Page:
Last weekend we caught a fascinating documentary on Netflix. Called “The Galapagos Affair: Satan Came to Eden” (in part after the first book by a survivor), it told the bizarre tale of three groups of German settlers on the island of Floreana in the 1930s.

First was a philosopher (who’d left behind his wife) and his patient/protegé (who’d left behind her husband). They’d come in search of a simple and peaceful life that would allow for thinking the deep thoughts. Mostly what they found was how much work the simple life takes and how little time it leaves for navel-gazing.

Next came a couple with a young child and another on the way. They’d come prepared for everything, except they hadn’t anticipated how little the philosophers wanted company. They were escorted to the opposite side of the island on the pretext that the pirate caves would be a good starter home.

Lastly, and most oddly, came a fake baroness and her two lovers. They settled in next to the growing family and proceeded to aggravate everyone with their airs and flamboyance.

It was a recipe for disaster, and the miracle is that the second group escaped the ensuing tragedies relatively unscathed. In short order, the not-baroness and her favorite had gone missing. Her second fella, generally suspected of arranging the disappearance, wound up ship-wrecked and dead as a result of his attempt to leave Floreana. The philosopher, a vegetarian, had perished after eating contaminated chicken (for lack of other food), and his protegé returned to Germany to write about how dreadful everyone else had been.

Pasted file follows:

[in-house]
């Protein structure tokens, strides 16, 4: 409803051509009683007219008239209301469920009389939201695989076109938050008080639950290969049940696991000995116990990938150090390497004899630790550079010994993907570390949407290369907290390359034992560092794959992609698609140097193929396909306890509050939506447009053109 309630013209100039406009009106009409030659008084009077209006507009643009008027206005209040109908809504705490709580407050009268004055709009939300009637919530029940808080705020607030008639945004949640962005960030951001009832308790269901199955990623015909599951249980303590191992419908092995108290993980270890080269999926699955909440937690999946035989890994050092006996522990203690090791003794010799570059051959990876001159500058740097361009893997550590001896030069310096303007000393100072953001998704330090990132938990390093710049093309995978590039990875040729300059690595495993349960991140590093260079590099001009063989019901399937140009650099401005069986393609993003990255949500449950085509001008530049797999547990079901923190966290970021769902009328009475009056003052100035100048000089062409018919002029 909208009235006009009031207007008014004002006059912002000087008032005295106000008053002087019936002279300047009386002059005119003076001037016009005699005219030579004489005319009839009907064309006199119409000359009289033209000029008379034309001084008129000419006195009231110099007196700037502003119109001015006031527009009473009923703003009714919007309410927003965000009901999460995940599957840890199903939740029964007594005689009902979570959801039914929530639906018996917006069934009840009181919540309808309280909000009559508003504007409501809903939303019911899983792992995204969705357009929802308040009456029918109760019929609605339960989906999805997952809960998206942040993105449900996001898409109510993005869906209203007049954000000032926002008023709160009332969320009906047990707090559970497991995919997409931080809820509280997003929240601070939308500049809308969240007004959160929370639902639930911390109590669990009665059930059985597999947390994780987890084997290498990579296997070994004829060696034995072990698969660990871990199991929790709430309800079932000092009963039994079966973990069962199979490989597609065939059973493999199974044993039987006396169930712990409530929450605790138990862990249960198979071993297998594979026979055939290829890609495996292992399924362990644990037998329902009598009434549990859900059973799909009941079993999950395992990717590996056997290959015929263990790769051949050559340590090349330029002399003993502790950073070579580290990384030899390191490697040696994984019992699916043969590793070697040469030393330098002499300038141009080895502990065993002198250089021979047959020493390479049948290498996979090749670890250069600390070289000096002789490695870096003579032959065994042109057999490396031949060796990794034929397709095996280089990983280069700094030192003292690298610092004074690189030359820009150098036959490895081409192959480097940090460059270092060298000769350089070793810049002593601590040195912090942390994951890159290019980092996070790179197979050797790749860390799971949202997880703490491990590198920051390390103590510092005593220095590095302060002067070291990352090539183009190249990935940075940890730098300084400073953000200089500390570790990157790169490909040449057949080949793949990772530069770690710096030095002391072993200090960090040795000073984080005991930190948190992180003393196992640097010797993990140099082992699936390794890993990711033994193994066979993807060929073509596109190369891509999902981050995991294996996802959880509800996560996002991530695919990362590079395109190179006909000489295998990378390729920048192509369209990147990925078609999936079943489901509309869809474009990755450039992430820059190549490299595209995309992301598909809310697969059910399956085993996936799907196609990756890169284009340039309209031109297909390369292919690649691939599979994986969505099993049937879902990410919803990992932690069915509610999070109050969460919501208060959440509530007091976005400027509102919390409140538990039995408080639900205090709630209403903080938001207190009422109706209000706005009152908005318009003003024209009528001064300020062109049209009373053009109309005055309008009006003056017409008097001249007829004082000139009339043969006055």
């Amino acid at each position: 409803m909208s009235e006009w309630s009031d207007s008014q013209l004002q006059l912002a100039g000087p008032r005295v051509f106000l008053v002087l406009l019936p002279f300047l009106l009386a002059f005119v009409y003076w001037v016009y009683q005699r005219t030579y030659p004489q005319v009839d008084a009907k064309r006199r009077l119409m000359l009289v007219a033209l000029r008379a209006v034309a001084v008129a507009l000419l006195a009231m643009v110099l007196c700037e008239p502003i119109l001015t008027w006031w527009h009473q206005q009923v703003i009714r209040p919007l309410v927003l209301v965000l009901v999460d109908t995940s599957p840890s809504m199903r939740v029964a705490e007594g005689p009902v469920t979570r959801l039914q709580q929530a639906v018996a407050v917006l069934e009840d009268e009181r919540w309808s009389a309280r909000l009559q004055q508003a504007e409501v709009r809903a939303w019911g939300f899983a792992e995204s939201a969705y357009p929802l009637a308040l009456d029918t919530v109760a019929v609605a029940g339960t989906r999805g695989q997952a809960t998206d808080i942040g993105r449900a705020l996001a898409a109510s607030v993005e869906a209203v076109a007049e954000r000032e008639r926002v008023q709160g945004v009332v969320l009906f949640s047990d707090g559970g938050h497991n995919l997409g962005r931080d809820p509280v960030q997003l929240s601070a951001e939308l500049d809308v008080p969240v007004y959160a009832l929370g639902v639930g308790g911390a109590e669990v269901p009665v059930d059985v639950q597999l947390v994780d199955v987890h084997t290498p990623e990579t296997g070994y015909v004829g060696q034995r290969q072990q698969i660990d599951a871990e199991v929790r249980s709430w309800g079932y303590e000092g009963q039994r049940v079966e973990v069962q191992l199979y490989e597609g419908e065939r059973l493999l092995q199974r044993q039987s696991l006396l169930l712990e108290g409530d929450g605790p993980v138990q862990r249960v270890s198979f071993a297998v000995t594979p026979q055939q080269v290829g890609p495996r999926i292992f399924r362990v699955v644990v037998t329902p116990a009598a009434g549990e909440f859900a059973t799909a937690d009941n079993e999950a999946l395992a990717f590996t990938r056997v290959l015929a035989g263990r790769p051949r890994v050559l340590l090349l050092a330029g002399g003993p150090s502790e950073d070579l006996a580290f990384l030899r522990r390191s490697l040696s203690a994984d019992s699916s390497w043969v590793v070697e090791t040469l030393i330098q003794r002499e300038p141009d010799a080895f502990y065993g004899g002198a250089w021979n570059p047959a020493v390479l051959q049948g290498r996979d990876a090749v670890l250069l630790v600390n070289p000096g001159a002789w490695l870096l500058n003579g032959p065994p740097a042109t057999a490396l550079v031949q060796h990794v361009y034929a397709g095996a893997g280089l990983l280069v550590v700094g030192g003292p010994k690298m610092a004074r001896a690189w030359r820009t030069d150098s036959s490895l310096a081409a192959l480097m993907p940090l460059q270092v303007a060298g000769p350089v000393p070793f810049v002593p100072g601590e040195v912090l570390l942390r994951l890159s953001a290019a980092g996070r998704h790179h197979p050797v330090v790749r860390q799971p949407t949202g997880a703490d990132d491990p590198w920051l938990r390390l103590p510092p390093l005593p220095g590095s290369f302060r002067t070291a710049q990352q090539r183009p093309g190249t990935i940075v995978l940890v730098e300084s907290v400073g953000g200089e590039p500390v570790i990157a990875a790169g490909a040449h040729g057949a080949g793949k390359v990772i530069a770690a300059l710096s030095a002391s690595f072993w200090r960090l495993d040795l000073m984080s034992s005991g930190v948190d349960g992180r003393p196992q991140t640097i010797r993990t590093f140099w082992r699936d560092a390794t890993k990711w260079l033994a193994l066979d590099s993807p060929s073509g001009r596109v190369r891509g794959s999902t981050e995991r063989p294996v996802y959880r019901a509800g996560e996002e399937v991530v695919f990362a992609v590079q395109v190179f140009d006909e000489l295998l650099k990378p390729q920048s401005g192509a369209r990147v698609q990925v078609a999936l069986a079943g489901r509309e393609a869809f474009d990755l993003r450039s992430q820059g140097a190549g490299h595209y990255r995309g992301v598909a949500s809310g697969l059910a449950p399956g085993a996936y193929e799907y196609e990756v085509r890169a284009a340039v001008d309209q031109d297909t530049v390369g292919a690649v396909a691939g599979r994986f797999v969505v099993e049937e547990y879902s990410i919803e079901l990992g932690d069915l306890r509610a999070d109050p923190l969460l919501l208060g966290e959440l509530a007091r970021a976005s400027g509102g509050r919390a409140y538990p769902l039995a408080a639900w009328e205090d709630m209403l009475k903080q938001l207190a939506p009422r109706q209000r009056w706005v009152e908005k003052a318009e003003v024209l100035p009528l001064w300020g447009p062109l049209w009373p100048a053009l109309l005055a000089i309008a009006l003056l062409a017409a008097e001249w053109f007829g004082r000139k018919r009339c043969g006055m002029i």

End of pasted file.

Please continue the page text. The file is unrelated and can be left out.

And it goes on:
I watched all of this with my jaw in my lap. It just kept getting weirder. For instance, the counterfeit baroness talked a ship’s captain into making a movie of her as the island’s pirate queen. Part of it is shown in the documentary. It’s indescribable.

Watching all of this, hearing excerpts from the very different written accounts, my TV-addled brain kept going back to the castaways on “Gilligan’s Island”. If the professor hadn’t been so handy with coconut technology, they’d have been at each other’s throats.

Ginger would’ve disappeared after making a movie with one of the many people who pass through the island. Gilligan would have been murdered by all of them after the third time he blew an escape attempt. The Howells would have survived by buying a ticket. Skipper would have been lost at sea after fleeing on a raft. The professor himself would have died from drinking tainted coconut milk.